· Ulutiu, F
· Umberlee, F
· Uthgar, F
· Anhur, M
· Isis, M
· Osiris, M
· Sebek, M
· Set, M
· Thard Harr, D
· Aerdrie Faenya, E
· Angharradh, E
· Deep Sashelas, E
· Rillifane Rallathil, E
· Baervan Wildwanderer, G
· Segojan Earthcaller, G
· Auril, F
· Fenmarel Mestarine, E
· Hiatea, MM (giants)
· Sekolah, MM (sahuagin)
· Stronmaus, MM (cloud giants, storm giants)
· Skerrit, MM (centaurs)
· Tapann, MM (korreds)
· Yeenoghu, MM (gnolls)
· Cyrrollalee, H
· Sheela Peryroyl, H
· Solonor Thelandira, E
· Talona, F
· Kossuth, EL
· Istishia, EL
· Grumbar, EL
· Akadi, EL

· Additionally, rangers may receive divine spells from one of the following deities:

· Shaundakul, F
· Tempus, F
· Garagos, F
· Marthammor Duin, D
· Corellon Larethian, E
· Shevarash, E
· Arvoreen, H
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The Wanderer
Learned Scribe

USA
132 Posts

Posted - 20 Oct 2004 :  18:13:42  Show Profile  Visit The Wanderer's Homepage  Click to see The Wanderer's MSN Messenger address Send The Wanderer a Private Message
quote:
Originally posted by Wooly Rupert


1. Malar does represent the darker side of nature, it's just that he takes it to extremes.
2. I don't see why not... They'd certainly be the more militant kind, using all the powers of nature to kill off anyone who came into their wooded domains...



Gotcha. I'm curious though as to how the Druids for the different gods get along.... If there are indeed that many deieties as PDK shows (I never knew there where so many! ) that can grant nature spells, then there are probably going to be many such organization (???), each with it's own idea of how to run things. (which still makes me wonder what would happen between druids with the same god but different land features, like a forest and a dessert; would the desert druid see the turning of his lands into lush deciduous forests as something necessarily good?)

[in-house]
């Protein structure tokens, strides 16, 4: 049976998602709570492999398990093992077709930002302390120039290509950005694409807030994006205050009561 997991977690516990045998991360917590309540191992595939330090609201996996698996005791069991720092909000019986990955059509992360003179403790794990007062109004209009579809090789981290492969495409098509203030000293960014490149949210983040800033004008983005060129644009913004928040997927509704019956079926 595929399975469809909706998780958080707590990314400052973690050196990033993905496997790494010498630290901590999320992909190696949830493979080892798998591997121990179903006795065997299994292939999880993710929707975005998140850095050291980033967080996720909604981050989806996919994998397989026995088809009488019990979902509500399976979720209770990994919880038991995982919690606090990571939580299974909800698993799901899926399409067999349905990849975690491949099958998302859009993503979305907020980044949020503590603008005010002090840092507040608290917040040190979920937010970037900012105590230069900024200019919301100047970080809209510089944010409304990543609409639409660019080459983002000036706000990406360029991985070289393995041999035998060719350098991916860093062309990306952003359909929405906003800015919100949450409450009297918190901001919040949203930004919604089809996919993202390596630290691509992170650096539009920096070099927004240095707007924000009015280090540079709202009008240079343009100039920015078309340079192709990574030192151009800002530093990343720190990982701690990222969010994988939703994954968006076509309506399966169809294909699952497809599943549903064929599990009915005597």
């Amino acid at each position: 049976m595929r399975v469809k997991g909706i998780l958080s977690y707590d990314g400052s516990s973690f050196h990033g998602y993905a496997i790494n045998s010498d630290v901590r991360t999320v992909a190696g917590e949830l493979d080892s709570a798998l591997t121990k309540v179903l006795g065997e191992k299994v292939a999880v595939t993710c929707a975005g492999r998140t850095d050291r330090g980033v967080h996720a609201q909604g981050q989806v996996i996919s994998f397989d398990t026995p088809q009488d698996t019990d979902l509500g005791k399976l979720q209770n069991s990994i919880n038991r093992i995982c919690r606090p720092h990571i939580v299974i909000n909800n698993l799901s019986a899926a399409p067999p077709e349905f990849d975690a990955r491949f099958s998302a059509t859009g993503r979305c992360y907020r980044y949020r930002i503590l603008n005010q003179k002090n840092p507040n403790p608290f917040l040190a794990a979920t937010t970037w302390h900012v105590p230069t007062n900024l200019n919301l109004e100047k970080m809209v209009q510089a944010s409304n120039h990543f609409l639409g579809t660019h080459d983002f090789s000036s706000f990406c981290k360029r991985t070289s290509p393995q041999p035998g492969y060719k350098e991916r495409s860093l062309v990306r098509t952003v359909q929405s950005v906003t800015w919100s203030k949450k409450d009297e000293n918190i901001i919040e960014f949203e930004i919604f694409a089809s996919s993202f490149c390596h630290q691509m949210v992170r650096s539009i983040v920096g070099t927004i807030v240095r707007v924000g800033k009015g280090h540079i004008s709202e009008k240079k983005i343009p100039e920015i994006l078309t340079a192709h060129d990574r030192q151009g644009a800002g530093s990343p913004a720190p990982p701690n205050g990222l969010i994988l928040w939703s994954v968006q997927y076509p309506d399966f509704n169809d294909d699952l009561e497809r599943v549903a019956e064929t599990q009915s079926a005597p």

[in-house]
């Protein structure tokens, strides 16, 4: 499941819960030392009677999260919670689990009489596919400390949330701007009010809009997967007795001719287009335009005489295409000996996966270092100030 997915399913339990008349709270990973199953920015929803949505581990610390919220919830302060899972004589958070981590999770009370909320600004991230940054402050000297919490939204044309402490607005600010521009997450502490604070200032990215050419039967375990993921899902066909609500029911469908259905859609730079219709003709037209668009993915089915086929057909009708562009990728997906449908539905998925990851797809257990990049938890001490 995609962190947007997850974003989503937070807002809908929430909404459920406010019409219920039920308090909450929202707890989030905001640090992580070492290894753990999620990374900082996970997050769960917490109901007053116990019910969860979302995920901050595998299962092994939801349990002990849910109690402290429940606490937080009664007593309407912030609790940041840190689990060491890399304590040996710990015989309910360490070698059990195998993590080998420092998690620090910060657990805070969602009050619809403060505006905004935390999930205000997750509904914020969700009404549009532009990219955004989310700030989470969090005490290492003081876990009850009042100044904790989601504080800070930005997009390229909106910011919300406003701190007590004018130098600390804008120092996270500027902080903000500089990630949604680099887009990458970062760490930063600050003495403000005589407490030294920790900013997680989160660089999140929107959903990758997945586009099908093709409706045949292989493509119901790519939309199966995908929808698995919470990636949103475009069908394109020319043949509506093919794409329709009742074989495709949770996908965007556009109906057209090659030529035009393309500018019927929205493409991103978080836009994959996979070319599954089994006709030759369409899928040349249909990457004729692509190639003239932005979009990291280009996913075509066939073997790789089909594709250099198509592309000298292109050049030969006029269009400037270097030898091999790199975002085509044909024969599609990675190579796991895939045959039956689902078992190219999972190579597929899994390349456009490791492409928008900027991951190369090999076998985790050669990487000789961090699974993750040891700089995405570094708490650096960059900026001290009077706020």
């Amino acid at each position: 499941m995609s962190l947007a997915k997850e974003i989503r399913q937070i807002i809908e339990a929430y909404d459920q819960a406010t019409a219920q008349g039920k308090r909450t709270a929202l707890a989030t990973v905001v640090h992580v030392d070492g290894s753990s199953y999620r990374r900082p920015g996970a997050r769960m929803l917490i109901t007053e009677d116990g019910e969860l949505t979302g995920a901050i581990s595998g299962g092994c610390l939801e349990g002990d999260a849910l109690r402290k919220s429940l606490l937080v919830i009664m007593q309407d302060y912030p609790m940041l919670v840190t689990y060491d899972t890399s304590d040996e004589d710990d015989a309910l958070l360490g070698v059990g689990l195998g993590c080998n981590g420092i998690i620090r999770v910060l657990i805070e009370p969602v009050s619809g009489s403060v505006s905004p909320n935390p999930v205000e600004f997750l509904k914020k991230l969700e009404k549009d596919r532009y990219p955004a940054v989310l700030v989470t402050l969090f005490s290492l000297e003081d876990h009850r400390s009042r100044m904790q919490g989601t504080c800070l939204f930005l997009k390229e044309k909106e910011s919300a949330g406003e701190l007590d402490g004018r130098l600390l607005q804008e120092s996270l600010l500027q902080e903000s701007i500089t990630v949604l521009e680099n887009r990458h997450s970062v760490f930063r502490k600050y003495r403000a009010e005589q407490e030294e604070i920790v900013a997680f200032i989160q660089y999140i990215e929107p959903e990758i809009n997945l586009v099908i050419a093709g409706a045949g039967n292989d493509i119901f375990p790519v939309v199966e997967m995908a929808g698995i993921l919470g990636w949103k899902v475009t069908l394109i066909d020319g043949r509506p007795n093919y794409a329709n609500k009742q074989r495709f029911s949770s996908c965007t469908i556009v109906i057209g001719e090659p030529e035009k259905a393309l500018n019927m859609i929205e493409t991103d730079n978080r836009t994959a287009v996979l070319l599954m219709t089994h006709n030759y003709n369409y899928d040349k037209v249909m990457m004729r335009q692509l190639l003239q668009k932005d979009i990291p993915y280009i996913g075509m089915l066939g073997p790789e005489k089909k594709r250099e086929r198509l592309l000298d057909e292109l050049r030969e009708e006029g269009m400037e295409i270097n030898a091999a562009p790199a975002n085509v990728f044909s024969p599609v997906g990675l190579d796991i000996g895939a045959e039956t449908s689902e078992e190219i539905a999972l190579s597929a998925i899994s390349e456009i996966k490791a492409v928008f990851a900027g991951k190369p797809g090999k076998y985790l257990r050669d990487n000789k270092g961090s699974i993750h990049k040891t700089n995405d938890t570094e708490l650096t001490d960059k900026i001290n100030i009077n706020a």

quote:
Originally posted by Wooly Rupert


P.S. I've always pronounced it Vil-hahn, but there's nothing I can readily think of indicating that I'm saying it correctly or incorrectly.



Ok... But how do you pronounce the 'I'? In English, one can use two sounds, one as in "Vile" and the other as in "Indigo".

Thanks for the quick responses and the information guys.

The Wanderer
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Faraer
Great Reader

3294 Posts

Posted - 20 Oct 2004 :  20:46:36  Show Profile  Visit Faraer's Homepage Send Faraer a Private Message
I think we can agree there isn't a druidic hierarchy for each 'nature deity'. That would be crowded and silly -- in the original conception, in the World of Greyhawk, there's just one. I'm sure druids of Chauntea and Silvanus and Eldath find plenty to argue about.

For me, druids are true neutral, just as paladins are lawful good. I think you can make up a new class which is like a druid but not true neutral, but you shouldn't presume to call it a druid. In some cases, 3E's removal of class/race/alignment/level limits suits the Realms; in others it introduces possibilities that aren't in the Realms and should not be imposed on the Realms by the letter of the game mechanics.